A Hole in the Sole: Foot Puncture Wound Treatment Hints

You’re clowning around barefoot outdoors, when a stinging pain in your sole lets you know you’ve stepped on something sharp. And not just something, a nail! Or a screw! A screw is in your FOOT. It’s IN YOUR FOOT! Now what?

You’ve got a particularly nasty, but quite common, foot puncture wound. A foot puncture wound is not like a normal cut ; it is a small hole in the skin, but the hole is deep and the sharp object that caused the wound (the “foreign body” as they call it in the biz) is usually still stuck in the skin. If the object it stuck, the wound may not bleed much or at all.

Foot Puncture Wounds, Bottom of Foot Injuries

Preventing a Puncture Wound in the Foot

To avoid getting a “hole in the sole,” be careful out there and follow these tips.

Wear appropriate socks and shoes for the occasion. Heavy-soled shoes should be worn if you’re playing or working in a place where sharp objects (nails, screws, stones, tacks, or insects) might be scattered about.

Check the insides of your shoes before jamming them on your feet to make sure nothing fell in while they were off. Pets sometimes like to hide small objects in their owners’ shoes.

If you have a condition that leaves you prone to infection (i.e., you suffer from diabetes, immunodeficiency, or peripheral vascular disease), you are particularly at risk and should avoid going barefoot altogether.

Caring for a Puncture Wound

If all of that fails, there are some steps you can take to treat a minor wound at home. First, wash your hands! If the wound is bleeding, apply gentle pressure with a clean cloth or bandage.

Rinse the wound with water and use disinfected tweezers to remove debris. Clean the wound with soap and water, pat try with a clean towel, apply an antibiotic, and cover with a bandage. Change the bandage once a day.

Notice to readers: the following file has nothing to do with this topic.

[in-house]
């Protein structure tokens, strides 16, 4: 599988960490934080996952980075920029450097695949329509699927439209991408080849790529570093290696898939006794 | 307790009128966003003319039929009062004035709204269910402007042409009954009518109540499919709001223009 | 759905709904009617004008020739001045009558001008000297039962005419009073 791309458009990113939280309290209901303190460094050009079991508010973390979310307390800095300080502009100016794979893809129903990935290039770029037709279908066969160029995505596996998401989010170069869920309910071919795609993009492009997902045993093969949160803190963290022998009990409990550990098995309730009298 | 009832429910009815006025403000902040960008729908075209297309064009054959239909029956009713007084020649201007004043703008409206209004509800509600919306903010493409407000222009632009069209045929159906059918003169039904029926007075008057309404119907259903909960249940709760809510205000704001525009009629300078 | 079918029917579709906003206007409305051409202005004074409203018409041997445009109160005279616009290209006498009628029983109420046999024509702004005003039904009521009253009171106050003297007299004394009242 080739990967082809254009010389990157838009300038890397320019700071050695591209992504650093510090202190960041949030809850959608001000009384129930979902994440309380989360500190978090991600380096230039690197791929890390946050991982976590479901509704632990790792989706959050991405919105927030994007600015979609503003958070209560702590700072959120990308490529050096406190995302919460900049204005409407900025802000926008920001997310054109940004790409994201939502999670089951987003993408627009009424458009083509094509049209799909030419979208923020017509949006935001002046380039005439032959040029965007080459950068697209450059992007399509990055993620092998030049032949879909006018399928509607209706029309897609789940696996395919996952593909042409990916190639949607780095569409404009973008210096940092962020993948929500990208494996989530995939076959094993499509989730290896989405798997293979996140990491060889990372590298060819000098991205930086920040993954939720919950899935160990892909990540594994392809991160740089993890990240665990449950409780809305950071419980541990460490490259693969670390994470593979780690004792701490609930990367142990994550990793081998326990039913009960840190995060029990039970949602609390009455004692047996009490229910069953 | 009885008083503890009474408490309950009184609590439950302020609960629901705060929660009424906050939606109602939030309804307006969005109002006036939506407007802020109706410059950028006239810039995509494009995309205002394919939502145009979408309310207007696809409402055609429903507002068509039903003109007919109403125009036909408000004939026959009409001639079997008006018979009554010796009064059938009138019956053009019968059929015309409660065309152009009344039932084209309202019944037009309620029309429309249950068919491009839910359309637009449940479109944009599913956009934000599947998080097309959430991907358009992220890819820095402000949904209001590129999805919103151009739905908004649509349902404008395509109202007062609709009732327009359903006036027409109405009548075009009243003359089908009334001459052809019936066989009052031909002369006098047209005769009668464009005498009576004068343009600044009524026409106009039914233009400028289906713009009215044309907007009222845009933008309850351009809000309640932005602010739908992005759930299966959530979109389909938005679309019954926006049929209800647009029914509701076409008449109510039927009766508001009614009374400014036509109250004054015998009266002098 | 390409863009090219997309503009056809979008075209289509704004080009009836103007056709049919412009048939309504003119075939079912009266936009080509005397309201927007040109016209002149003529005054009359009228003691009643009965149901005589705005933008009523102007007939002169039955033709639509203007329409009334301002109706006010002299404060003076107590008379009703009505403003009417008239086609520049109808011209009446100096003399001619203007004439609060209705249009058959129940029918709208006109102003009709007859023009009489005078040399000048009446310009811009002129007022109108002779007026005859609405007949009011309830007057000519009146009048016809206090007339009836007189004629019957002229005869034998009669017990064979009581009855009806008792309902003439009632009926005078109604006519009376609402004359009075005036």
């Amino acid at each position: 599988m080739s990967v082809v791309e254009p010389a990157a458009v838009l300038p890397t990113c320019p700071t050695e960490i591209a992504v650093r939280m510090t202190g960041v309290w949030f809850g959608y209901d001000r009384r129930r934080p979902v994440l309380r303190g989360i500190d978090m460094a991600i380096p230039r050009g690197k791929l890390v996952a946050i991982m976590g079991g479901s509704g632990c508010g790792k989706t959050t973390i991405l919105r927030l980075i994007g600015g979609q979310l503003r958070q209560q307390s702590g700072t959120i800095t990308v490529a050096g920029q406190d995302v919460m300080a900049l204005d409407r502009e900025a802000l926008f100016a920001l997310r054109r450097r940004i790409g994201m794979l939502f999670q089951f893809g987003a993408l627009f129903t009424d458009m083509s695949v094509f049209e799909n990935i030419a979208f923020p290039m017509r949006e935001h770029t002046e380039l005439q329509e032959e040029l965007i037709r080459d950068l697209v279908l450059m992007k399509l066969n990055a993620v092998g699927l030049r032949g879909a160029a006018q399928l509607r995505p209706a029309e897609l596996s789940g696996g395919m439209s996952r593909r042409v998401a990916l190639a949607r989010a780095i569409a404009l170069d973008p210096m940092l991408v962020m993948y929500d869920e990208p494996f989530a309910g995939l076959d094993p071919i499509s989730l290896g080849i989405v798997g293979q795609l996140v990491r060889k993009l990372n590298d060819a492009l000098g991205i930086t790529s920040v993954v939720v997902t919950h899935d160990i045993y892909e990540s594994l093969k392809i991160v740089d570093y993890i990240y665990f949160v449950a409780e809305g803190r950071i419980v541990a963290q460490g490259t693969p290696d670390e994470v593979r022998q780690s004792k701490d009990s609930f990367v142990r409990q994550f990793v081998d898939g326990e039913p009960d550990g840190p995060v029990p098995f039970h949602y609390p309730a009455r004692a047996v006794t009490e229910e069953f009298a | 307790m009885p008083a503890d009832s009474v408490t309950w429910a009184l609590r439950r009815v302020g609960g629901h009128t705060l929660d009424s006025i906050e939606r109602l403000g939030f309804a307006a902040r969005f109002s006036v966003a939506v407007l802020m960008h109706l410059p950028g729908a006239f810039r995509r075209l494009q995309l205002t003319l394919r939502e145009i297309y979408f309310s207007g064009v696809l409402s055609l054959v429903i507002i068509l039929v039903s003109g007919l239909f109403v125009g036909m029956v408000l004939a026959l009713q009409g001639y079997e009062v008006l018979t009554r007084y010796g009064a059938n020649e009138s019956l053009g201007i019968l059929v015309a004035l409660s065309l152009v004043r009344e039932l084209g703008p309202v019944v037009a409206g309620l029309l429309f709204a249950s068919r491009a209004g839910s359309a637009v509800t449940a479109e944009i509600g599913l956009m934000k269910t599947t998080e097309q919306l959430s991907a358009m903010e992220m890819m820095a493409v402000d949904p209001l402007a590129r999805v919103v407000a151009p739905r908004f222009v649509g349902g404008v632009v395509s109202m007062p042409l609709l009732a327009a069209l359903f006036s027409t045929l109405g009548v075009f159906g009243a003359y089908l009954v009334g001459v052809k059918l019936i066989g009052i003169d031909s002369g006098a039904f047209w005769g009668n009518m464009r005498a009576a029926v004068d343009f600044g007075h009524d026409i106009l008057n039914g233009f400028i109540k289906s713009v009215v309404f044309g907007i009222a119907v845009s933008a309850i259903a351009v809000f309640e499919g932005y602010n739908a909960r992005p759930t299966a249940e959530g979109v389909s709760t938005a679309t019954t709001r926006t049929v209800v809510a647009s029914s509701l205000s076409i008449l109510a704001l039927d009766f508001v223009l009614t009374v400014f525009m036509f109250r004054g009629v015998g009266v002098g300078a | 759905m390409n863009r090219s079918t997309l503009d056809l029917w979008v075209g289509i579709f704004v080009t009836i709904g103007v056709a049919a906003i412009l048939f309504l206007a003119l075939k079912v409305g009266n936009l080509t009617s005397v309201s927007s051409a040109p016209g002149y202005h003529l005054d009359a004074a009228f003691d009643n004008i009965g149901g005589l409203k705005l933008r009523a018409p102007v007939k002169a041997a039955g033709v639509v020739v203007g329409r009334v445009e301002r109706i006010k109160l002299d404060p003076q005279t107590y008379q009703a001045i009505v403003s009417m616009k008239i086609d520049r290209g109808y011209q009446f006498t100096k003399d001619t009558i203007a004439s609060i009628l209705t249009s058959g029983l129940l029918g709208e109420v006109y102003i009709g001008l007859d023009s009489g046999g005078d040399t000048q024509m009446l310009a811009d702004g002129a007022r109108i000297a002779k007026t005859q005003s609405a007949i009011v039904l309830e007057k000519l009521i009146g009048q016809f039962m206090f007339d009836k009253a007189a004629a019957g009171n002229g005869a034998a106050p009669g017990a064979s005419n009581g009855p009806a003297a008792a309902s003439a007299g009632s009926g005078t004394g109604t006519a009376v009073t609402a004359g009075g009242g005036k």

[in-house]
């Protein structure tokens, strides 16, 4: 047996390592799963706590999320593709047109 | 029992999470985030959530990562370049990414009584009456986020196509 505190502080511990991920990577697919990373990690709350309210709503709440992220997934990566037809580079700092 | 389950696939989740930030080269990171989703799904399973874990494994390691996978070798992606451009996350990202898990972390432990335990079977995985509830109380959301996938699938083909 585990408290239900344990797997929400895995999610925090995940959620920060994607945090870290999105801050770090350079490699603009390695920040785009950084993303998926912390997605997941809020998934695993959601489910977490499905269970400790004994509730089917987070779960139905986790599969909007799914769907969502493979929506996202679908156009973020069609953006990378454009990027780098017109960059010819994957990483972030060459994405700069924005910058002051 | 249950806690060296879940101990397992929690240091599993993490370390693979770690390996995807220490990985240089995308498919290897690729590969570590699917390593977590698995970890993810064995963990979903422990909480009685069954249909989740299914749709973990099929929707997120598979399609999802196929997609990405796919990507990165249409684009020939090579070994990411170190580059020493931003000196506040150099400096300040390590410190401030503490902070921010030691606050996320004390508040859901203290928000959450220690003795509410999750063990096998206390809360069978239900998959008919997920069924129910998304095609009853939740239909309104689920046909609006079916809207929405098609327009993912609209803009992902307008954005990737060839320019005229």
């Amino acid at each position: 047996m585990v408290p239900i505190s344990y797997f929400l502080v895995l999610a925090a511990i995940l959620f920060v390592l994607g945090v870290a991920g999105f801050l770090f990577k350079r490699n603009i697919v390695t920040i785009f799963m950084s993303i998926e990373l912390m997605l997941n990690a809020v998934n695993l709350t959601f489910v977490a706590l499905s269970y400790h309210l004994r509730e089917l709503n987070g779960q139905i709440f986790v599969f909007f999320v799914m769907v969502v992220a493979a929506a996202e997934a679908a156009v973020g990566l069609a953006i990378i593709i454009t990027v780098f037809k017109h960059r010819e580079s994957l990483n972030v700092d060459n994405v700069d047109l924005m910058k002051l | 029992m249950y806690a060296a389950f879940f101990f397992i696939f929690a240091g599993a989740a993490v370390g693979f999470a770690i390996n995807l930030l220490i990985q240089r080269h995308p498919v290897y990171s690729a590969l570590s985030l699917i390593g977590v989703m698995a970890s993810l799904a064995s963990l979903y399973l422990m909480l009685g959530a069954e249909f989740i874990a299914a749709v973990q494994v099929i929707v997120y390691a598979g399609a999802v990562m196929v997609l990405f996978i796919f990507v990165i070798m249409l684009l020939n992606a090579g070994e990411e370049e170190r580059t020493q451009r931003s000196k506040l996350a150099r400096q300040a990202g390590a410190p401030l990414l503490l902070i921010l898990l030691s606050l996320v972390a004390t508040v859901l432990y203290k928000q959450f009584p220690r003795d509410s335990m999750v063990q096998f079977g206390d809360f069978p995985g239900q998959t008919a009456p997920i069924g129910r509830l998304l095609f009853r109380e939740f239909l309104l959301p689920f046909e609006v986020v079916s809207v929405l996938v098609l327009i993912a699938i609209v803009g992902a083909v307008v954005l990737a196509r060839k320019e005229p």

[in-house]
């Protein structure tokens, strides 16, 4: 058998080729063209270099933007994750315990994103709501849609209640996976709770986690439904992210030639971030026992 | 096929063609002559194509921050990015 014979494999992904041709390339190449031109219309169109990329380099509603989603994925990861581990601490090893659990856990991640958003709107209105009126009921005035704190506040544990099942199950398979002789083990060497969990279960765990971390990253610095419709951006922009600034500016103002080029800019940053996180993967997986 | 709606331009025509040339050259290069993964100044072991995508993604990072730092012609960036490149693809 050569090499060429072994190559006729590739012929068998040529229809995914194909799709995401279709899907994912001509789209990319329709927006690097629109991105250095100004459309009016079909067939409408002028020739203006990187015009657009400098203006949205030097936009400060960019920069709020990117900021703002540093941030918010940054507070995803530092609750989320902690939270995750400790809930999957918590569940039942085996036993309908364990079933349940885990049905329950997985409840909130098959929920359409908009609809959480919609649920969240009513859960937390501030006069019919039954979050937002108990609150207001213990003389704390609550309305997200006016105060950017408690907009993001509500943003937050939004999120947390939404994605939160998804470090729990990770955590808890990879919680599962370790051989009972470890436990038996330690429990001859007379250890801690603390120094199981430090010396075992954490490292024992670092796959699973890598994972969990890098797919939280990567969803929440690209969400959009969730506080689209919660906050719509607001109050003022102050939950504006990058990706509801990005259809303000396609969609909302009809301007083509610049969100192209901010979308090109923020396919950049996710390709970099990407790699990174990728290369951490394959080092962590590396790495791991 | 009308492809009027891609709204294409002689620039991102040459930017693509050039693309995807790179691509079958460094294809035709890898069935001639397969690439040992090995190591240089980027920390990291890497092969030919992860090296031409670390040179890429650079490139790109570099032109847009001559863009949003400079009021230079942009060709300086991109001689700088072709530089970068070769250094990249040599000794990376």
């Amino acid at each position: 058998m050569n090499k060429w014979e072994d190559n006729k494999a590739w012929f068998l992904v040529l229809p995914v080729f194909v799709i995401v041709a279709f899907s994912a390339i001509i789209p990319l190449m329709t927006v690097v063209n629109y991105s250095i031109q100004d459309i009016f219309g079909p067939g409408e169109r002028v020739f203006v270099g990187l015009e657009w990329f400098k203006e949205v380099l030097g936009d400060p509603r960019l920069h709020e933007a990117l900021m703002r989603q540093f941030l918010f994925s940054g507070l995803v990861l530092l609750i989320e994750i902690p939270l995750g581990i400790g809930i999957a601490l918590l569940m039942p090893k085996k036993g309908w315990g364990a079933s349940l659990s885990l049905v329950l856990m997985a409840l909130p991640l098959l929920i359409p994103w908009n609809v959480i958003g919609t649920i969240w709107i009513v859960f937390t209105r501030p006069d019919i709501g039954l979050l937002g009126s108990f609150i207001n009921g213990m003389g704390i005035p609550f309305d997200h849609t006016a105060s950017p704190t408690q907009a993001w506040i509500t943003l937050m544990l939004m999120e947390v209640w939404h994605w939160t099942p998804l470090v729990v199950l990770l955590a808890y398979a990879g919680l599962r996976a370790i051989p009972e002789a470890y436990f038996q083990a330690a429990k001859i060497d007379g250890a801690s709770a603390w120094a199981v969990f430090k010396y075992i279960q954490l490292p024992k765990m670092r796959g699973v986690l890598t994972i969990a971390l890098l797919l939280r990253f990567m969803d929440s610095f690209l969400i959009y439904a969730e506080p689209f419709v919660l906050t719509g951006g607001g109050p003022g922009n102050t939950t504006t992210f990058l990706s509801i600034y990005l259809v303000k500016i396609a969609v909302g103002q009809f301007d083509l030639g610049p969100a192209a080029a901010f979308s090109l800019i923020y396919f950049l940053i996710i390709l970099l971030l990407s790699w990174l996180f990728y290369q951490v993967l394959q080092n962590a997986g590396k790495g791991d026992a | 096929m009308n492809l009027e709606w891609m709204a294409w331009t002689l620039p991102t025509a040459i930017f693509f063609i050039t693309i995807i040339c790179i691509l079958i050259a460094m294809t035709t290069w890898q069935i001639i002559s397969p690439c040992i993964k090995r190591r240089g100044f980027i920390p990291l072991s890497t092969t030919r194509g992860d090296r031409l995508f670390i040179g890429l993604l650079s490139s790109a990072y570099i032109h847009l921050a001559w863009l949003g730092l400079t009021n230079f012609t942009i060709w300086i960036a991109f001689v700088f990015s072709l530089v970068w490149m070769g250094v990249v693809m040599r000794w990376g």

If the wound is showing signs of infection – i.e., it swells up, turns red, is warm to the touch or the pain increases – then you need to see your foot and ankle specialist.

If, however,

  • There’s persistent bleeding,
  • You were bitten by an animal (or human!), or
  • It was caused by a dirty metal object,

…. then you need to take your puncture-wound to a foot and ankle specialist immediately. The sharp object has introduced debris and bacteria into your body, bypassing your body’s natural defenses provided by your skin. Don’t be that guy that refuses to get help – you might lose your foot!

Your foot and ankle specialist will want to know what type of sharp object caused the wound and if it’s still stuck in your foot. They’ll ask you where you were when the injury occurred (A park? A construction site?), and if you were wearing any socks or shoes at the time. Then, the doctor will assess how deep the wound is, administer anesthesia for the pain, and thoroughly clean out the wound of any debris. You might need a tetanus booster or antibiotics.

For more information or if you would like to make an appointment with one our foot and ankle specialists, please call (877) 989-9110 or visit us at www.footankleinstitute.com.

University Foot and Ankle Institute has nine locations throughout the Greater Los Angeles area and Southern California.

 

Dr. Ryan Carter, DPM

Dr. Ryan Carter, DPM

Dr. Ryan Carter was born and raised in St. Louis, Missouri. He received his bachelor’s degree in Biology at the University of Missouri, Columbia, where he played on the men’s lacrosse team and was captain during his senior year.

After receiving his medical degree at Midwestern University Arizona School of Podiatric Medicine, Dr. Carter then completed a three-year surgical residency at Kaiser Permanente in Santa Clara, California. During his residency, he received comprehensive training in all aspects of the foot and ankle. During his final year of residency he served as chief resident.

In his free time, Dr. Carter enjoys running and spending time with his 10 year old corgi Kobe.
Dr. Ryan Carter, DPM

One comment

  1. This was an exceptionally nice post. Thank you!

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